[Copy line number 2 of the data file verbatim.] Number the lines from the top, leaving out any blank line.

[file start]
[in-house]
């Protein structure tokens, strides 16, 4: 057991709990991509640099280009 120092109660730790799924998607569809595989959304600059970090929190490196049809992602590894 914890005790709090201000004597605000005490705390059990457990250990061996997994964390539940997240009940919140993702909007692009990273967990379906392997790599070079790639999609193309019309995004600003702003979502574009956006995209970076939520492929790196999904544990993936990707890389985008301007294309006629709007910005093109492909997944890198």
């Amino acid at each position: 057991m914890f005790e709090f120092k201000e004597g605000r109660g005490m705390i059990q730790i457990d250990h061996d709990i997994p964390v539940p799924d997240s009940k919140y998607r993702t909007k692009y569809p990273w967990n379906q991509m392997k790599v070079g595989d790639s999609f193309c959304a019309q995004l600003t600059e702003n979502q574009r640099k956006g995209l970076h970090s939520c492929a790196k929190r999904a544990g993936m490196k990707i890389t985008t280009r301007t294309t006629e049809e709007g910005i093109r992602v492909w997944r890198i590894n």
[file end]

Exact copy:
């Protein structure tokens, strides 16, 4: 057991709990991509640099280009 120092109660730790799924998607569809595989959304600059970090929190490196049809992602590894 914890005790709090201000004597605000005490705390059990457990250990061996997994964390539940997240009940919140993702909007692009990273967990379906392997790599070079790639999609193309019309995004600003702003979502574009956006995209970076939520492929790196999904544990993936990707890389985008301007294309006629709007910005093109492909997944890198």